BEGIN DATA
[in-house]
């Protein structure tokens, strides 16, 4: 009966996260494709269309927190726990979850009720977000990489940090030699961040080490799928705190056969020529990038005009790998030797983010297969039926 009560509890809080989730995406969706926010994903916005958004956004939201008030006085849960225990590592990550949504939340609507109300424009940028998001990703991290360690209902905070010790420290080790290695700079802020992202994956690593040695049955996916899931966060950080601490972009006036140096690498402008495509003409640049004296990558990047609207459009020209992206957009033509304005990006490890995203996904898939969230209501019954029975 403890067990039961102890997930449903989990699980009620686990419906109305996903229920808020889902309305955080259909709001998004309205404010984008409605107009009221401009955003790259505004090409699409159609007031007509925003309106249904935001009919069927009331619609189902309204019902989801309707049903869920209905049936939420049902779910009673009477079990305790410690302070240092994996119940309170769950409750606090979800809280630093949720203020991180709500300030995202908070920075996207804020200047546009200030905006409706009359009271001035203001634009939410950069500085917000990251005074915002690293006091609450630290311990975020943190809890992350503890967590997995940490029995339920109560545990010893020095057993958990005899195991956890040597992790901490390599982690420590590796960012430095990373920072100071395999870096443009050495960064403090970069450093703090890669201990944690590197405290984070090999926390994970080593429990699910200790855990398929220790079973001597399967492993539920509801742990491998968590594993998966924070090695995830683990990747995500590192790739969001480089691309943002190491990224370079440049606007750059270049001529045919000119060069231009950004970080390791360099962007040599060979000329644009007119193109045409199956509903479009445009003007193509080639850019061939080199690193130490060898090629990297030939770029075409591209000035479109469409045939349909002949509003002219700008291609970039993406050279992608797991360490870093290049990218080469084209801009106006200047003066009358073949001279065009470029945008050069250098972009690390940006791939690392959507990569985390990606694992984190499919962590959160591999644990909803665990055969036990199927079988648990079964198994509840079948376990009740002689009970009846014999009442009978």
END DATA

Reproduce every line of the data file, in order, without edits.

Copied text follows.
[in-house]
């Protein structure tokens, strides 16, 4: 009966996260494709269309927190726990979850009720977000990489940090030699961040080490799928705190056969020529990038005009790998030797983010297969039926 009560509890809080989730995406969706926010994903916005958004956004939201008030006085849960225990590592990550949504939340609507109300424009940028998001990703991290360690209902905070010790420290080790290695700079802020992202994956690593040695049955996916899931966060950080601490972009006036140096690498402008495509003409640049004296990558990047609207459009020209992206957009033509304005990006490890995203996904898939969230209501019954029975 403890067990039961102890997930449903989990699980009620686990419906109305996903229920808020889902309305955080259909709001998004309205404010984008409605107009009221401009955003790259505004090409699409159609007031007509925003309106249904935001009919069927009331619609189902309204019902989801309707049903869920209905049936939420049902779910009673009477079990305790410690302070240092994996119940309170769950409750606090979800809280630093949720203020991180709500300030995202908070920075996207804020200047546009200030905006409706009359009271001035203001634009939410950069500085917000990251005074915002690293006091609450630290311990975020943190809890992350503890967590997995940490029995339920109560545990010893020095057993958990005899195991956890040597992790901490390599982690420590590796960012430095990373920072100071395999870096443009050495960064403090970069450093703090890669201990944690590197405290984070090999926390994970080593429990699910200790855990398929220790079973001597399967492993539920509801742990491998968590594993998966924070090695995830683990990747995500590192790739969001480089691309943002190491990224370079440049606007750059270049001529045919000119060069231009950004970080390791360099962007040599060979000329644009007119193109045409199956509903479009445009003007193509080639850019061939080199690193130490060898090629990297030939770029075409591209000035479109469409045939349909002949509003002219700008291609970039993406050279992608797991360490870093290049990218080469084209801009106006200047003066009358073949001279065009470029945008050069250098972009690390940006791939690392959507990569985390990606694992984190499919962590959160591999644990909803665990055969036990199927079988648990079964198994509840079948376990009740002689009970009846014999009442009978």